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A few weeks ago, resilient DC journalists reported that fearful White House officials were using a private messaging app to communicate with each other in the Trump administration. We’re now reading reports that the secure app in question is Confide. And you know what? It’s actually a very slick app.

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Super secure messaging apps always seemed like a great idea, especially in the aftermath of the Snowden revelations. However, there’s always been some dissonance between the obvious benefits of encrypted messages and the smooth convenience of using your phone’s built-in tools. Apple’s Messages and Google Hangouts are easy to use because they’re right there. Venturing beyond any phone’s default SMS application means you have to silo your communications off into a slightly different ecosystem. It’s good for security, but a struggle for your penchant for laziness.

If you work in Trump’s White House, however, it’s surely a worthwhile tradeoff. On one hand, you have a boss who’s been (perhaps generously) described as a “wide-set dingus” with a tenuous grasp on reality and a tendency to muzzle leakers. On the other, you’ve got a country to run and your place in anywhere-but-hell to protect. Those lofty tasks require the ability to communicate with colleagues and loved ones alike, which, according to recent reports, have turned some White House officials to use Confide.

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That said, it’s unclear exactly how Confide protects the information being sent through its tubes. Security experts have some doubts about how secure Confide actually is, based on its use of OpenSSL protocol, although we can’t truly know how vulnerable the system is until some hacker breaks into it. The same could be said for a lot of messaging apps.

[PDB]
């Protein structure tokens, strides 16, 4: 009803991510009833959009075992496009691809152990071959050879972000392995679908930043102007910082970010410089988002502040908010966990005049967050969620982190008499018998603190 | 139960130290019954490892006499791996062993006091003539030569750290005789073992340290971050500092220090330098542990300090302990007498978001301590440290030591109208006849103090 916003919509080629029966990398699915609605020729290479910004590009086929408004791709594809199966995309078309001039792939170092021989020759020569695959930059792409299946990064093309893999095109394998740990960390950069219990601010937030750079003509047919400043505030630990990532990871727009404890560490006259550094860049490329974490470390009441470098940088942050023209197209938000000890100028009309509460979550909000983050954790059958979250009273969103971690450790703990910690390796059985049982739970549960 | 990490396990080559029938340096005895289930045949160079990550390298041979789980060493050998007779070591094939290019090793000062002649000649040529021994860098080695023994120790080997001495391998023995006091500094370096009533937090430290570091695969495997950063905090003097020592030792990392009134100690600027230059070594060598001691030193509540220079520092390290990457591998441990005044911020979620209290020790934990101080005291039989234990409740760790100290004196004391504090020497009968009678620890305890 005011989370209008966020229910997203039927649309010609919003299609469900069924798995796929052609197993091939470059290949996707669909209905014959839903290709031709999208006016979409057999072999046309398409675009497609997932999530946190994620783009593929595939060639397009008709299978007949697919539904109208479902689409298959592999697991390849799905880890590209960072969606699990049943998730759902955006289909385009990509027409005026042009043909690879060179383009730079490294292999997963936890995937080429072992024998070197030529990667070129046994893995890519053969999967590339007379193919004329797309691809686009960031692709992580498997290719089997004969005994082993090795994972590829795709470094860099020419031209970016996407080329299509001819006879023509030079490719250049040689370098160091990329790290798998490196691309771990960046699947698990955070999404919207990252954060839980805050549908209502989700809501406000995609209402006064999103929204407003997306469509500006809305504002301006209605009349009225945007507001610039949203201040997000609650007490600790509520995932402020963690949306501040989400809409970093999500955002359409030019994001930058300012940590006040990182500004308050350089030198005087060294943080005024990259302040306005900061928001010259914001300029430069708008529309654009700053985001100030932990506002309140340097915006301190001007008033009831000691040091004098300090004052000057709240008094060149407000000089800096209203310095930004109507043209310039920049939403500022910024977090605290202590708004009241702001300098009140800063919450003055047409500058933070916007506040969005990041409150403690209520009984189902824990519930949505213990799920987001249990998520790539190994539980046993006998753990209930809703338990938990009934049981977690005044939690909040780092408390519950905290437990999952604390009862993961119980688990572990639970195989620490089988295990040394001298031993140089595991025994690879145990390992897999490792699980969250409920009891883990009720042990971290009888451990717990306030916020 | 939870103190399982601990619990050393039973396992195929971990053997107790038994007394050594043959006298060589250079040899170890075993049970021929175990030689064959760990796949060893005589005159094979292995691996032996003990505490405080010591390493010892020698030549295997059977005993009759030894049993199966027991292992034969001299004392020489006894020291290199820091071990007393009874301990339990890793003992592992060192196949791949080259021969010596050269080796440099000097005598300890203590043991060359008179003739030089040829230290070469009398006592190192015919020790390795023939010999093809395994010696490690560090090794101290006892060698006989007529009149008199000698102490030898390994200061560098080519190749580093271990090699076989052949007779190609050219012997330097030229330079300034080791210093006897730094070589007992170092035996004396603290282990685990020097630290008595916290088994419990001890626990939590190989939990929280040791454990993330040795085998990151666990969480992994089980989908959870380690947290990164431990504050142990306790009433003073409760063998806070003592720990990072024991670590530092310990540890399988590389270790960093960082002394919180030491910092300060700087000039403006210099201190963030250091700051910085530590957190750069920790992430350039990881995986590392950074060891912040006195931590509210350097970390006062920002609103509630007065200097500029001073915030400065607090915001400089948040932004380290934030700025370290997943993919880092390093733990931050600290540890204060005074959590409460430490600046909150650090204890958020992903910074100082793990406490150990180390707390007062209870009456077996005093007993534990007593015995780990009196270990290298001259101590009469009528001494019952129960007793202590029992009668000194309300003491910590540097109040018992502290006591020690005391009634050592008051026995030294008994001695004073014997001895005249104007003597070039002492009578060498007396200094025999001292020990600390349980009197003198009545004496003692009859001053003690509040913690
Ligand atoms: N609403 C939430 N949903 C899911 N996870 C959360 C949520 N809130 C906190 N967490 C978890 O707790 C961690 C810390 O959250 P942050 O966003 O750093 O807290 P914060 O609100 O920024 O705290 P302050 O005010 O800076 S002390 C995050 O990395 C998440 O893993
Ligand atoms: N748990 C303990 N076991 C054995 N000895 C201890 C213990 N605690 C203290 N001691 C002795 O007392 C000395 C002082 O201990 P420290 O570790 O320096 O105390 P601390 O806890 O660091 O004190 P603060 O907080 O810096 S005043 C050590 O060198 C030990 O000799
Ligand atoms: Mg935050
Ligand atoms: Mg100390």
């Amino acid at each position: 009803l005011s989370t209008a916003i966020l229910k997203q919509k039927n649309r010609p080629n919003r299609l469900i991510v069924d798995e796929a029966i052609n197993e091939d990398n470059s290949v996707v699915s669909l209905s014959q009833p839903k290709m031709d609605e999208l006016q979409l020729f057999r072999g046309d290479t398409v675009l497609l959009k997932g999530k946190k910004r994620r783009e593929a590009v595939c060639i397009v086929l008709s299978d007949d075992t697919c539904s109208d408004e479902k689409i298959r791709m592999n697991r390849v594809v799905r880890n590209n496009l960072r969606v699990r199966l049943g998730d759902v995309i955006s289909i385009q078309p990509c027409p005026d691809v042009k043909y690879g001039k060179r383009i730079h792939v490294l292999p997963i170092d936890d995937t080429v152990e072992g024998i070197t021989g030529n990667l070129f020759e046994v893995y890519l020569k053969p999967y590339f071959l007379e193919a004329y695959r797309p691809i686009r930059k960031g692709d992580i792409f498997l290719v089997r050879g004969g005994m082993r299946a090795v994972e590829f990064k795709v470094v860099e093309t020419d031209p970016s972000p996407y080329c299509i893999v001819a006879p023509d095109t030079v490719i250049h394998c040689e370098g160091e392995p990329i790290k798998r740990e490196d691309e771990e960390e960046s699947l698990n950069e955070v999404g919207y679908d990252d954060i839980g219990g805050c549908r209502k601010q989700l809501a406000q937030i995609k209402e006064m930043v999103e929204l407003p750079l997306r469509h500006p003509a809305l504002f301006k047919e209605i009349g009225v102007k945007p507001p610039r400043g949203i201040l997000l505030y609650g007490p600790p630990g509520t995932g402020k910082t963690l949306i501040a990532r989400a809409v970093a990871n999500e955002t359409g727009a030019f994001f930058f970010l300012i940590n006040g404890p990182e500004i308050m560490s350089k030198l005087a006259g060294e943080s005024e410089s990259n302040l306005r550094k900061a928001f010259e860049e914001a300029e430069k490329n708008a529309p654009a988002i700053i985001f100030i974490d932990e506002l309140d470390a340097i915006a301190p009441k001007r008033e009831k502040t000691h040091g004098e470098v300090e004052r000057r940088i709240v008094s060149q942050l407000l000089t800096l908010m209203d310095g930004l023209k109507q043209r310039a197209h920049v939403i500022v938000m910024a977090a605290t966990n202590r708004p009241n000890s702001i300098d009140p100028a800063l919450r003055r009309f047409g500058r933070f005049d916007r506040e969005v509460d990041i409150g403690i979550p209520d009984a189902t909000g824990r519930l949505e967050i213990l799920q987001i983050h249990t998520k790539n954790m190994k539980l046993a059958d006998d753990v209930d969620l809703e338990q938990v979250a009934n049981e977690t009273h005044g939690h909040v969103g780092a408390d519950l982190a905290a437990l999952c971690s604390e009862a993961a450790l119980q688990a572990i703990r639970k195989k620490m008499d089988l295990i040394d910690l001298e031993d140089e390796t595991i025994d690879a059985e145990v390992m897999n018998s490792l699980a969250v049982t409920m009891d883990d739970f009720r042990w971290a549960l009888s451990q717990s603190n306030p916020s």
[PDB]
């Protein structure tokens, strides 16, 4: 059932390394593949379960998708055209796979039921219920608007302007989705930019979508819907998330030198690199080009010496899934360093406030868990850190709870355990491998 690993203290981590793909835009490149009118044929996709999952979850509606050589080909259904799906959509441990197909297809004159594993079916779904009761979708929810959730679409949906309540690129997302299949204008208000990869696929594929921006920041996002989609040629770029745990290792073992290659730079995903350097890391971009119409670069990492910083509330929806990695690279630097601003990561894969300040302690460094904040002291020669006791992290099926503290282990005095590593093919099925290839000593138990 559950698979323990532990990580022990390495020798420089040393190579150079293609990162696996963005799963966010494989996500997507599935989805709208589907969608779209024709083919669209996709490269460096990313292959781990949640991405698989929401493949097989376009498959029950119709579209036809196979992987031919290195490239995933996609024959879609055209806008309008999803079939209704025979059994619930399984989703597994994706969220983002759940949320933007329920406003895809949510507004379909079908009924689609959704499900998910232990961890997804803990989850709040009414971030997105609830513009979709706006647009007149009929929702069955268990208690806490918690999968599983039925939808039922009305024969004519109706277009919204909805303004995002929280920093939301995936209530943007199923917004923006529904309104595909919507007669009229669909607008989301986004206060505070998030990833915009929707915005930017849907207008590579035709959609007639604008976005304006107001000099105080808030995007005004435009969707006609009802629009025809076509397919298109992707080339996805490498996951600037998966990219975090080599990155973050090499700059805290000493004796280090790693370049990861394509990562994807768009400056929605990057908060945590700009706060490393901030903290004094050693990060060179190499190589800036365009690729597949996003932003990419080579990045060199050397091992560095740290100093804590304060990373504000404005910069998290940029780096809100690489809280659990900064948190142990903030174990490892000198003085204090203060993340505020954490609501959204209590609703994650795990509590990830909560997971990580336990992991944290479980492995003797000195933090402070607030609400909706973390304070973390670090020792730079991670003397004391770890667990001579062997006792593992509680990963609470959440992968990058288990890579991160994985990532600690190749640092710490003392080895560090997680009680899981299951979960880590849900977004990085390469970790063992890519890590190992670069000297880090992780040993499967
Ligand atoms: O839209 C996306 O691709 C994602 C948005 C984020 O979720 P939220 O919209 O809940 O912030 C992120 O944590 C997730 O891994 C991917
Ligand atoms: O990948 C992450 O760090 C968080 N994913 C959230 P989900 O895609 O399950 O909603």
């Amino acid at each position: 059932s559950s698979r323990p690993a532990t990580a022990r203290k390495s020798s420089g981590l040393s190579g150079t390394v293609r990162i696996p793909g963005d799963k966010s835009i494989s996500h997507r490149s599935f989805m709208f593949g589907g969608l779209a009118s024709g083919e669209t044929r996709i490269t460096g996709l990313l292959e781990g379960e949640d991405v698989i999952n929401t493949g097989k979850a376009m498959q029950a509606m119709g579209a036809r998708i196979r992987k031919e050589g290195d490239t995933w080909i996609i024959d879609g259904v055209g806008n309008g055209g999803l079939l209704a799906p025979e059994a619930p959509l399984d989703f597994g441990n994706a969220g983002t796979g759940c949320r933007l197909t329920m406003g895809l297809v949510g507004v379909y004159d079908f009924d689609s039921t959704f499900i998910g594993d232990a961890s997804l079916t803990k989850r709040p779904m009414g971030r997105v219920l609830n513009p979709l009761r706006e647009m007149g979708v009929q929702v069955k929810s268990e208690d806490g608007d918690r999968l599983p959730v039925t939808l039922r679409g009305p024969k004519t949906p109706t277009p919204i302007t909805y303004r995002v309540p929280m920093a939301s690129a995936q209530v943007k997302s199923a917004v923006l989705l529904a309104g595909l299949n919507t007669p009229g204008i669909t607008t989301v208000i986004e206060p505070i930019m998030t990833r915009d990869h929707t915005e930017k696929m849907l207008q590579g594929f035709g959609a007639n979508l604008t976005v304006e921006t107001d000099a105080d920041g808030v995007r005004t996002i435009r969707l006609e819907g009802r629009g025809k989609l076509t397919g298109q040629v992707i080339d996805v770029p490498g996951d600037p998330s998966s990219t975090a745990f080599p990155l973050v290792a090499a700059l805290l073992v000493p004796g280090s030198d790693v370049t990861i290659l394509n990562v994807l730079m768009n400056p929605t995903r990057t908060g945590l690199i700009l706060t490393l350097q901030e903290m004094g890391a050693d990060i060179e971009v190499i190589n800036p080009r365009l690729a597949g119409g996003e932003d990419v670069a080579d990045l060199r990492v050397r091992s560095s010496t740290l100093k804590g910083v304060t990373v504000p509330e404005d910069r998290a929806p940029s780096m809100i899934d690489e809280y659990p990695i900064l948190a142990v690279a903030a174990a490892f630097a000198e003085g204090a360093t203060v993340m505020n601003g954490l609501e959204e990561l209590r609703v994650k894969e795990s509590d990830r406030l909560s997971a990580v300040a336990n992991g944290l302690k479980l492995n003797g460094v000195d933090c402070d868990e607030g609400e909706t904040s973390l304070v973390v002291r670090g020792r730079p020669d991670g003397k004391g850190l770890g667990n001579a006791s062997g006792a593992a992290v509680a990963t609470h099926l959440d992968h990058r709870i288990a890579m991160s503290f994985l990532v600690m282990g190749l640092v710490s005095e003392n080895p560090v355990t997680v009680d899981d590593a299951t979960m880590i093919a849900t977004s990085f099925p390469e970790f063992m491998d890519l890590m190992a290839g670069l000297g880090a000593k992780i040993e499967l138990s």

Although I’m a fan of secure communication, alternative apps like Signal and WhatsApp have always seemed off-putting since you had to do all your communications in the app—but that’s where Confide comes out ahead. At the same time, Confide is a closed source app so, unlike Signal, nobody knows how it actually works.

Founded by serial entrepreneurs Howard Lerman and Jon Brod, the app promises “confidential” messaging capabilities and eclipses competitors like Signal (Snowden’s secure messaging app of choice) in compatibility with existing messaging services. Confide has an iMessage app that lets you crank out highly classified intelligence—or anything else—through Apple’s native text messaging service. It even has an Apple Watch app that lets you accomplish the same feat if you’re an asshole who uses an Apple Watch to talk to your friends. You can also use Confide through a desktop app. All of the options prevent people from taking screenshots of your super duper secret stuff.

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What I really like about Confide, however, is the basic delivery of for-your-eyes-only information. Instead of blasting you with a whole block of text that could be photographed or read by a bystander, the app makes you scroll, revealing only a line at a time. When you’re done, the message gets deleted so that the only record of its existence lives in your heart and mind. It’s like Snapchat, but more spy-friendly.

All this might seem silly when you’re just trying to pick a bar for happy hour with your friends. But if your line of work involves keeping certain bits of information confidential, the benefit of a secure and ephemeral messaging service seems obvious. If your line of work involves working in the White House with a possibly demented sack of trembling orange flesh who can’t believe that being president is actually a hard job, you surely need all the help you can get. Confide seems to be the solution for America’s political elite these days, and frankly, I’m sold on the technology, too.

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Update: This post has been updated to include specifics on what we do and do not know about the security features of Confide.